This study has several limitations. The Open Payments and NPPES databases may have inaccuracies and physicians may be unaware of their reported payments. The CMS suggests that all physicians review and dispute any incorrect data prior to publication in Open Payments; such vigilance will help improve the accuracy of the data. Yet, Open Payments remains the most comprehensive data for industry payments to date, and there have been improvements in accuracy and reporting in the most recent 2015 release compared with earlier years.8 Although a minority of physicians in Open Payments did not have NPIs, 94.5% of Open Payments physicians were matched to NPPES, the same database CMS uses to verify all Open Payments records. It is possible that the extent of industry payments may actually be underreported in the current study. Certain potential confounding variables were unavailable in NPPES including age, career duration, or race/ethnicity. Specialty was grouped to facilitate multivariable analyses, classifying physicians by nature of practice because certain practice types have different relationships with industry. The direct association of payment receipt and drug or device use was not analyzed in this study and should be an area of active investigation. Although specialty categories were not completely homogeneous, they enabled the analysis of sex-specific differences, which to our knowledge has not been performed in previous studies.1,7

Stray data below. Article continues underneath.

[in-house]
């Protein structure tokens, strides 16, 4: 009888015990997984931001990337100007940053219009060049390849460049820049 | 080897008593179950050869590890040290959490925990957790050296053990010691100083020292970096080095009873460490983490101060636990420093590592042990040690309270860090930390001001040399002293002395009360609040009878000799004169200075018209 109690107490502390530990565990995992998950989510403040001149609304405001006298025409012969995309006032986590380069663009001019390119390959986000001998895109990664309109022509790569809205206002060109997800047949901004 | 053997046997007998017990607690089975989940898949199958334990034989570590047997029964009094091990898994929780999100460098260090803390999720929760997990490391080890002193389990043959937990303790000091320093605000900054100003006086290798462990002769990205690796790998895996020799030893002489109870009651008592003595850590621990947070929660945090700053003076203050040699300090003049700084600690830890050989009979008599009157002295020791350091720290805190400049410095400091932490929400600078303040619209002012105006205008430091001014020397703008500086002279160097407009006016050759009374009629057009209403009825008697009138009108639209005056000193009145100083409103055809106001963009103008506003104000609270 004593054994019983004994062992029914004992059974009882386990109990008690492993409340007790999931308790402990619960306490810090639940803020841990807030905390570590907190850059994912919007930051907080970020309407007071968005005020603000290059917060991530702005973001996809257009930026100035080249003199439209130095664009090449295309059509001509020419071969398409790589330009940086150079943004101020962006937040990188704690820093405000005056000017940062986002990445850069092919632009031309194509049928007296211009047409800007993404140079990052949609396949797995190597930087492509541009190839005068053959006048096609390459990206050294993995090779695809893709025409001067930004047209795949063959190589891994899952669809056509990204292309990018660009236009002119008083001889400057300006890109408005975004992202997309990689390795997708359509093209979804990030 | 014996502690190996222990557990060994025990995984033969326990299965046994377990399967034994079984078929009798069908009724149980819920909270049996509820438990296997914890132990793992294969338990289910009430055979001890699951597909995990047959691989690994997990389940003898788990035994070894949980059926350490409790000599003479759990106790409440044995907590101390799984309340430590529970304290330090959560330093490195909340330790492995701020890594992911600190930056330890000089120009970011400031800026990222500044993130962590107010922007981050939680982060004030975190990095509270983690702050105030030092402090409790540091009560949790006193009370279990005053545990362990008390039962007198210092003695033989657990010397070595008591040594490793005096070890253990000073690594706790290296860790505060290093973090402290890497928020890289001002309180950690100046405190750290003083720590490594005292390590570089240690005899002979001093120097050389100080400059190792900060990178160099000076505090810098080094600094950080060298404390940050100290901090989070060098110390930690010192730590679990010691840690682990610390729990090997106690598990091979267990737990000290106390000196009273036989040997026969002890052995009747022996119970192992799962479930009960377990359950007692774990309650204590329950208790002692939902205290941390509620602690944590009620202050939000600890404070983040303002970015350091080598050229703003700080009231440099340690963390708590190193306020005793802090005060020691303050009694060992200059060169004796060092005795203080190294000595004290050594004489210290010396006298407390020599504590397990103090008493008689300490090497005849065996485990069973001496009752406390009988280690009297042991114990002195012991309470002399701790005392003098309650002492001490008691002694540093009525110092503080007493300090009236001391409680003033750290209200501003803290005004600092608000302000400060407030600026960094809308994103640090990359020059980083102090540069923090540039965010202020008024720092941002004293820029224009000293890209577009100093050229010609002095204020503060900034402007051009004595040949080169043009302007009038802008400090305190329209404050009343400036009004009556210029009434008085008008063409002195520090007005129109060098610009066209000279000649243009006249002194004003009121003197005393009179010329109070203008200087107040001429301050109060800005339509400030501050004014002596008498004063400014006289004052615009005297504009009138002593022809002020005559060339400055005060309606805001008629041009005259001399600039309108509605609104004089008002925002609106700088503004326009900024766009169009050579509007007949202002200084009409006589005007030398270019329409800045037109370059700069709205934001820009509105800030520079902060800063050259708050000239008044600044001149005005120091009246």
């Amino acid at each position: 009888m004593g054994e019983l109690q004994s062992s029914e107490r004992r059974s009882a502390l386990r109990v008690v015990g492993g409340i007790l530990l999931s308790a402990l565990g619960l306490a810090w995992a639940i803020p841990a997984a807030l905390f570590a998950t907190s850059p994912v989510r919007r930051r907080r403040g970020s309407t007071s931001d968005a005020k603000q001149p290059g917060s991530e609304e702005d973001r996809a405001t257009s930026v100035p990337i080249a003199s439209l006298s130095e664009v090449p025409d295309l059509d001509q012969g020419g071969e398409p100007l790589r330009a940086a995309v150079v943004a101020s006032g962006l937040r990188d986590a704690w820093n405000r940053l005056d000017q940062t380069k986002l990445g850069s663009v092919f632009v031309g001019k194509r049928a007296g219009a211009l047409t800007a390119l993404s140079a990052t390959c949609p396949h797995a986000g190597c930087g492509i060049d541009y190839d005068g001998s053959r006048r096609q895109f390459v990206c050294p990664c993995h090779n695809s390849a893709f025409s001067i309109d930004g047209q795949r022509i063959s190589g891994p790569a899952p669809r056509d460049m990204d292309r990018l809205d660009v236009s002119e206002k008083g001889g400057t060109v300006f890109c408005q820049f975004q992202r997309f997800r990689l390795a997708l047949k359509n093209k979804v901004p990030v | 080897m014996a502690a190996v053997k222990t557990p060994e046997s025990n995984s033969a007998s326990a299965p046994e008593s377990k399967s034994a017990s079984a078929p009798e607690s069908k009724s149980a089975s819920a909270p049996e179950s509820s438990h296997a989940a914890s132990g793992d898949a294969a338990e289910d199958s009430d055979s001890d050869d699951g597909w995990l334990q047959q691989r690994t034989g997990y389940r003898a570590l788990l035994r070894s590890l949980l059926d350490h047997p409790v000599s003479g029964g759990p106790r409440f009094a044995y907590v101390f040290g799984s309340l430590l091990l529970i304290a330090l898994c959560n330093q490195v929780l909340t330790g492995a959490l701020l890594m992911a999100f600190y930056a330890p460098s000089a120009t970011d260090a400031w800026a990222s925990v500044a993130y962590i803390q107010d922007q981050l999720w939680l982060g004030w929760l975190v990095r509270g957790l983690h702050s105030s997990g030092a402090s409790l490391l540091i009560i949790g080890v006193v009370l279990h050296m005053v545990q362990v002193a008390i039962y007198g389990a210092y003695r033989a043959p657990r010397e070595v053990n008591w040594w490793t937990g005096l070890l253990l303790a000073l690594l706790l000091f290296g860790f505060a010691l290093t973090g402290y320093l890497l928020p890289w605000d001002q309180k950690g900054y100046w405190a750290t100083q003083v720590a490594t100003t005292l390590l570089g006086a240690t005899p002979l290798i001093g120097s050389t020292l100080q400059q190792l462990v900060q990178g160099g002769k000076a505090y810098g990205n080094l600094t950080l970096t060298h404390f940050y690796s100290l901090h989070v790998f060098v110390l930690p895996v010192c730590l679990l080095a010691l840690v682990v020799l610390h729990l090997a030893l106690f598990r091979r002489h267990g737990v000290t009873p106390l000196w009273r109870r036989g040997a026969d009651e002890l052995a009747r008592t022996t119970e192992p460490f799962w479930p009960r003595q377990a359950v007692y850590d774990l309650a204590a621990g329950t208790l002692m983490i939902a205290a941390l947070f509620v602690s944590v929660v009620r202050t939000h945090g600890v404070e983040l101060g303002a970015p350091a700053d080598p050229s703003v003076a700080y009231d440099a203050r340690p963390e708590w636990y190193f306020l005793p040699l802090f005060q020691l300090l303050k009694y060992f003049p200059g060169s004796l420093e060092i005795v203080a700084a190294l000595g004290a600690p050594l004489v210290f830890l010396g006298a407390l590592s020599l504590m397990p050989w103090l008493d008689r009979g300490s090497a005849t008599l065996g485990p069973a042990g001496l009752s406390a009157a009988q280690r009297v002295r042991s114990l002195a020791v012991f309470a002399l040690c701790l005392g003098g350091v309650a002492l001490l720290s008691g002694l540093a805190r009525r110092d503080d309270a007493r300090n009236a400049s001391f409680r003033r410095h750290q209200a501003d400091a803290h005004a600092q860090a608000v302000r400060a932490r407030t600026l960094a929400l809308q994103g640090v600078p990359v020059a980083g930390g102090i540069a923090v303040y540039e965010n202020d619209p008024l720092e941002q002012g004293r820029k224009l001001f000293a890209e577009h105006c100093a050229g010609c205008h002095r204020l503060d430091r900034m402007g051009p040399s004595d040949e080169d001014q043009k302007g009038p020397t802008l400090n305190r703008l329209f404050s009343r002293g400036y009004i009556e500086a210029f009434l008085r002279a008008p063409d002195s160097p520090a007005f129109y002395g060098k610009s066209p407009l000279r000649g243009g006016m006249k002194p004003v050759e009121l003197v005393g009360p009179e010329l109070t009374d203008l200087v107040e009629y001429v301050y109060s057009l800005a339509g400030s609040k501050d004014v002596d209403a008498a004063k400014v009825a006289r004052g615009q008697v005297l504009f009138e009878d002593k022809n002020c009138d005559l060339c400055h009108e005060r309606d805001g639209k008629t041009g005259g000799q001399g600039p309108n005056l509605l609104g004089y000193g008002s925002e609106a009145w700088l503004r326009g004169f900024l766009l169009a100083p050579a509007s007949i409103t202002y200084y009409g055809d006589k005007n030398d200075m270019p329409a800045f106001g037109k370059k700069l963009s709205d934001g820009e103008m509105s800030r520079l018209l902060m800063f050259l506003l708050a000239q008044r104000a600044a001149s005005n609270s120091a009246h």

Conclusions

According to data from 2015 Open Payments reports, 48% of physicians were reported to have received industry-related payments, primarily involving general payments, with a higher likelihood and higher value of payments to physicians in surgical than primary care specialties and to male than female physicians.

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Article Information

Corresponding Author: Jona A. Hattangadi-Gluth, MD, University of California, San Diego, Moores Cancer Center, Department of Radiation Medicine and Applied Sciences, 3960 Health Sciences Dr, #0865, La Jolla, CA 92093-0843 (jhattangadi@ucsd.edu).